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The 'Roe v. Wade' leak has drawn attention to how journalists cover the Supreme Court


The Supreme Court leak that has galvanized the nation has also focused attention on how journalists cover the country's highest court. And it casts light on the Supreme Court's historic resistance to public scrutiny.

NPR media correspondent David Folkenflik joins us now. Hey, David.


FLORIDO: So what do we know about how Politico broke this story?

FOLKENFLIK: Well, we sure don't know much about how Josh Gerstein and Alexander Ward broke the story for Politico last night. There's been a lot of speculation as to the source of it. They cited a person with knowledge. Many conservatives took to Twitter in airwaves to denounce the leak and claimed it came from, obviously, a clerk from a liberal justice or even perhaps one of the liberal justices, perhaps Justice Sonia Sotomayor. And the idea would be that they wanted to stir protest and action by congressional Democrats.

Then you saw this other pushback online, claiming conservatives might be trying to leak this to lock right-of-center justices in place supporting what had been proposed. Editors simply cited what they called an extensive review process and said that they're confident of the authenticity of the draft.

FLORIDO: Well, people have been calling this leak unprecedented. But just how unusual is this?

FOLKENFLIK: Well, let's call it rare but not unique. And let's scroll a little bit back in history. Go back in this case, say, to 1857 - the Dred Scott decision, an infamous one and a terrible one, a blot on the Supreme Court's legacy. It held that enslaved people seeking their liberty could be legally pursued and recaptured by those who had owned them in states where slavery had actually been outlawed. That leaked out to the New York Tribune.

More recently, CBS revealed a key justice's thinking a few days before the Pentagon Papers case was decided in 1971. That was, of course, itself a landmark case about leaking. In 1977, our own Nina Totenberg here at NPR reported the court was ruling on a key Watergate case ahead of its public release and what that ruling would be.

And there have been several leaks since in publications and in a slew of books. What's different about this case was that it was a leak of a full draft of what has been proposed as an actual ruling this far ahead of its release, which is expected perhaps in June.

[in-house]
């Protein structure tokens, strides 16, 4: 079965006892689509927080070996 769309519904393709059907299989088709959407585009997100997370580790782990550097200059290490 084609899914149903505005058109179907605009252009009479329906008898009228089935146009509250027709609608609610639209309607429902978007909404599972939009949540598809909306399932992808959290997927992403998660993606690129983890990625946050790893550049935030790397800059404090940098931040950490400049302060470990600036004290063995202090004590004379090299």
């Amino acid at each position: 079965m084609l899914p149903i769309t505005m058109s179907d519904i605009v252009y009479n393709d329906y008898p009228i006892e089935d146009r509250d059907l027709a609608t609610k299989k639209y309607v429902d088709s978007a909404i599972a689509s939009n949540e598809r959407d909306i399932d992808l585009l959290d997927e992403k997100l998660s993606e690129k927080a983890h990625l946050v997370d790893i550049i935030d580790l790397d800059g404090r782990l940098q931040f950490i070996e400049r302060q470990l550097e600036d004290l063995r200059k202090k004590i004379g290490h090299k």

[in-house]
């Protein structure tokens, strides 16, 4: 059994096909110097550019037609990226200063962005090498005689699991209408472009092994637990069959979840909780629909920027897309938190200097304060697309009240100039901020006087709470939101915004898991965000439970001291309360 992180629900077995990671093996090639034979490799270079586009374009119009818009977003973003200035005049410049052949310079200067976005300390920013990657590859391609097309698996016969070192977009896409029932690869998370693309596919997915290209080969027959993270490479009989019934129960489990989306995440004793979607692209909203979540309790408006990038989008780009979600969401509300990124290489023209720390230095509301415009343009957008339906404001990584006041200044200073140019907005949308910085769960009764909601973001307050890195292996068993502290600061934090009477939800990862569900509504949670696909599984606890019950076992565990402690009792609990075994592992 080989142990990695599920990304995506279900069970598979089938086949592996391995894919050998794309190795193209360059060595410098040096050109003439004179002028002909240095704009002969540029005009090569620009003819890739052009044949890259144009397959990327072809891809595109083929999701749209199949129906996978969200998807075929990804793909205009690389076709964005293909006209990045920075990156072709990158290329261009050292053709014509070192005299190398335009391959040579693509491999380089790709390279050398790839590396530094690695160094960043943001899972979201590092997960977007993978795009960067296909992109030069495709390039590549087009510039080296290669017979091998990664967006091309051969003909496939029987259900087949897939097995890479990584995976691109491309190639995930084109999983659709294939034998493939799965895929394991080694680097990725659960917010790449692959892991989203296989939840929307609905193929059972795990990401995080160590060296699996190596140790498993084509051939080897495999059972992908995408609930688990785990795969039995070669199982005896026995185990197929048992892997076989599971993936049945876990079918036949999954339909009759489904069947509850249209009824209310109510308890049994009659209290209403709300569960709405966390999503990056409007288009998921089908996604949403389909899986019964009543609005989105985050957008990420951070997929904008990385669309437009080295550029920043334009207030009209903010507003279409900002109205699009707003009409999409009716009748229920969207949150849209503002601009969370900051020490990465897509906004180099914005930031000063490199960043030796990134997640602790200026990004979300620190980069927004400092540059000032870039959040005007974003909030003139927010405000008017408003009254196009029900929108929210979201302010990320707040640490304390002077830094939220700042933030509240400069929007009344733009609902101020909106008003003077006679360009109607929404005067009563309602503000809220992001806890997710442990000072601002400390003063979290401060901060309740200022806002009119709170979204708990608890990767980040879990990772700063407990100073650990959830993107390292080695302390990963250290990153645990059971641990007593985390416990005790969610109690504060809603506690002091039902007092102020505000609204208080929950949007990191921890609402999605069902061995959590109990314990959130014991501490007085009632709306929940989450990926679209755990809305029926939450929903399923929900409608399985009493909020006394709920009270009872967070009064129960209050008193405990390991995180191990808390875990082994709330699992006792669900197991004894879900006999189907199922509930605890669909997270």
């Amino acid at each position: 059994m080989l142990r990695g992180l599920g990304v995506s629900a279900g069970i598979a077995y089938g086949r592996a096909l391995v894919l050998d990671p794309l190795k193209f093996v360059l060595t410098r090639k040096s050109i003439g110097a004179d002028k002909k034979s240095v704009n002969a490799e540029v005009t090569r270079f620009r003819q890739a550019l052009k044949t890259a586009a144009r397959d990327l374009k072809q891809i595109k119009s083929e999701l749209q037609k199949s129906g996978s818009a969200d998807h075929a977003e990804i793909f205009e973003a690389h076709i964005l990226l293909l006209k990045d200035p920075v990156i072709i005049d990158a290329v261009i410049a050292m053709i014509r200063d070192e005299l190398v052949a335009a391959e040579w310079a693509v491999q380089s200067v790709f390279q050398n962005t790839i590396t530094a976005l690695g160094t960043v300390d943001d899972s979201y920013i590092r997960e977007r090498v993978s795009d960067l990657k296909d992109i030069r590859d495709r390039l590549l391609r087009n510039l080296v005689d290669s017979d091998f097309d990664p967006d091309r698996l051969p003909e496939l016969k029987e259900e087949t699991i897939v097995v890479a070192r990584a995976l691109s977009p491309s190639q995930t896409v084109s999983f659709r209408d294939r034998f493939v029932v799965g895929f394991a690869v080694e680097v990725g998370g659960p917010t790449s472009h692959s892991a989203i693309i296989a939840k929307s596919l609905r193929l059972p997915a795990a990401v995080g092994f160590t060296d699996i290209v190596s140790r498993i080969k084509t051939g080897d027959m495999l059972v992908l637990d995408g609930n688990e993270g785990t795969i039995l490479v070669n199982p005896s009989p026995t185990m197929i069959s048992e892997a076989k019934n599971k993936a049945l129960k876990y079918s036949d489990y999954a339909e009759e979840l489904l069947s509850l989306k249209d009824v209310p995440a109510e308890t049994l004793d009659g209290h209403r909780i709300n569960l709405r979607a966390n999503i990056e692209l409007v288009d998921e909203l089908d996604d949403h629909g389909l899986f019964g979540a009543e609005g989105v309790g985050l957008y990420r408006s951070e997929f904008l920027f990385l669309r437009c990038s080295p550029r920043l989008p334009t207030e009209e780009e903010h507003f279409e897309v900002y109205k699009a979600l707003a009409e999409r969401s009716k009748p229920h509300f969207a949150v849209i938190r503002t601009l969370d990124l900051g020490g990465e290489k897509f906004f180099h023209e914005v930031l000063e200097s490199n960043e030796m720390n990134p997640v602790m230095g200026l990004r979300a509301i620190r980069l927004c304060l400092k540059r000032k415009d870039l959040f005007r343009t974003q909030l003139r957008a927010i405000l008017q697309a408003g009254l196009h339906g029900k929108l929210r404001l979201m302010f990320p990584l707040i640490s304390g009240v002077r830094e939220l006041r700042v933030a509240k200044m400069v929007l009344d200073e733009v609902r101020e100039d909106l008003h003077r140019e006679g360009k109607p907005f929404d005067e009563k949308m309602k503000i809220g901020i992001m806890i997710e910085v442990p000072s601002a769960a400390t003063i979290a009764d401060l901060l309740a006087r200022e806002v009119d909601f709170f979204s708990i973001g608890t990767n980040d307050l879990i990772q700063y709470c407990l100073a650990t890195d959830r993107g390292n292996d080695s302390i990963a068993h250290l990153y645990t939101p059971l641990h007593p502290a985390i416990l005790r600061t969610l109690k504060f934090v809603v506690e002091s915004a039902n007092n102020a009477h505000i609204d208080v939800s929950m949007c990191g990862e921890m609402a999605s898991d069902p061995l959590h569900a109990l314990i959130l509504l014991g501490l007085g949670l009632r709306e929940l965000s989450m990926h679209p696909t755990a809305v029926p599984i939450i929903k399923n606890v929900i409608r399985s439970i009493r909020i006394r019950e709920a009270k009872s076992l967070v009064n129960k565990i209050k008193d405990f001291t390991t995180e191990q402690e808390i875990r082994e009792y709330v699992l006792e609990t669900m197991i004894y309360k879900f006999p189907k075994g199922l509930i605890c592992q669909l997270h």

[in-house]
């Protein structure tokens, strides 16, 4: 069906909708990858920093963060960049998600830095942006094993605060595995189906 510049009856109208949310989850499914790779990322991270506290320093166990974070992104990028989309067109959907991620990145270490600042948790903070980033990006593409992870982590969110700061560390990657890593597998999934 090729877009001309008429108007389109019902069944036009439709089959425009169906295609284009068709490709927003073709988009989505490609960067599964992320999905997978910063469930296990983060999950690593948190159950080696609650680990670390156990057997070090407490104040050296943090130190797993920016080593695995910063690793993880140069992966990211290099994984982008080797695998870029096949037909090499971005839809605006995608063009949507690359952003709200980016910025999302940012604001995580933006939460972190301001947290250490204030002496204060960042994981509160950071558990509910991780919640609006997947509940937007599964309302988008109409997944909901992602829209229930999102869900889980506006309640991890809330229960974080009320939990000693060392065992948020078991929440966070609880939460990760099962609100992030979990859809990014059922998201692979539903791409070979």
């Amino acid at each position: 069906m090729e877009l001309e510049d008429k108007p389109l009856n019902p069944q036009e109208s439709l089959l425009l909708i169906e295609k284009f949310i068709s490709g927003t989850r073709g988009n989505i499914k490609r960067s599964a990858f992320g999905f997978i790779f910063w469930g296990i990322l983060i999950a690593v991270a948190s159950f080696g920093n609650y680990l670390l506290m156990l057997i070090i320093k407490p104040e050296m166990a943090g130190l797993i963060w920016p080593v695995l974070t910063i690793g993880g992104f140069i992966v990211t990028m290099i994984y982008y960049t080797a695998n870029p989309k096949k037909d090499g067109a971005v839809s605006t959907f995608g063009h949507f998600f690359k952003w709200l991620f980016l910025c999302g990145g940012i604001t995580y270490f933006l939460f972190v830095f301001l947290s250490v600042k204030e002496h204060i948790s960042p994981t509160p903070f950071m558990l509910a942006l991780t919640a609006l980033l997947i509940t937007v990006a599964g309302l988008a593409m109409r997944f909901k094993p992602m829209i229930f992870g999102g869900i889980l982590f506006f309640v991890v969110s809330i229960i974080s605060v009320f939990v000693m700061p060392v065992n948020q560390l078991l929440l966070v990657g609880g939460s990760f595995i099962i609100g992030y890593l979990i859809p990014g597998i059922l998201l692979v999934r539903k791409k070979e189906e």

FLORIDO: And this leak is being called an incredible breach of the court's deliberations. Chief Justice John Roberts said today that it will shatter the public's trust in the court. Why is that?

FOLKENFLIK: Well, justices have argued over the decades - and from both parties - that they have to operate effectively in private. And this draft is considered a work in progress; that is it's an attempt to win support from other justices, as well as a refinement of the thinking going into the ultimate decision and ruling itself. As Politico pointed out, this decision not only could change a lot, but the majority could swing in an altogether different direction or a modified one.

The court has always sought, I think, not only secrecy, but this idea of grandeur and inscrutability, almost like the Vatican. The court has been so secretive that only since COVID have they routinely shared audiotapes of arguments. And the audio of decisions are still not released until months after the fact, and there's no video allowed in.

FLORIDO: Well, Politico seems, clearly, to have rejected this logic that the court's work is best done in private. Why is that?

FOLKENFLIK: Well, editors cited what they called a great public interest. And it's hard to think of issues that are - have created more interest and more divisiveness in American social life than abortion. But let's also pull back a little bit. The Supreme Court is a branch of government. All branches of government - in federal government - deserve journalistic accountability.

If you think about Justice Clarence Thomas, he brushed off reports about his wife's links to the January 6 protests and to the siege of the Capitol. His allies have called that off-limits, and Thomas has refused to recuse himself from cases involving that day.

I'd say the Supreme Court should expect this form of journalistic accountability over time, as people consider it to have become more politicized. And they should buckle up for more scrutiny, not less, especially on issues this charged.

FLORIDO: That's NPR's media correspondent David Folkenflik. Thanks, David.

FOLKENFLIK: You bet. Transcript provided by NPR, Copyright NPR.

David Folkenflik was described by Geraldo Rivera of Fox News as "a really weak-kneed, backstabbing, sweaty-palmed reporter." Others have been kinder. The Columbia Journalism Review, for example, once gave him a "laurel" for reporting that immediately led the U.S. military to institute safety measures for journalists in Baghdad.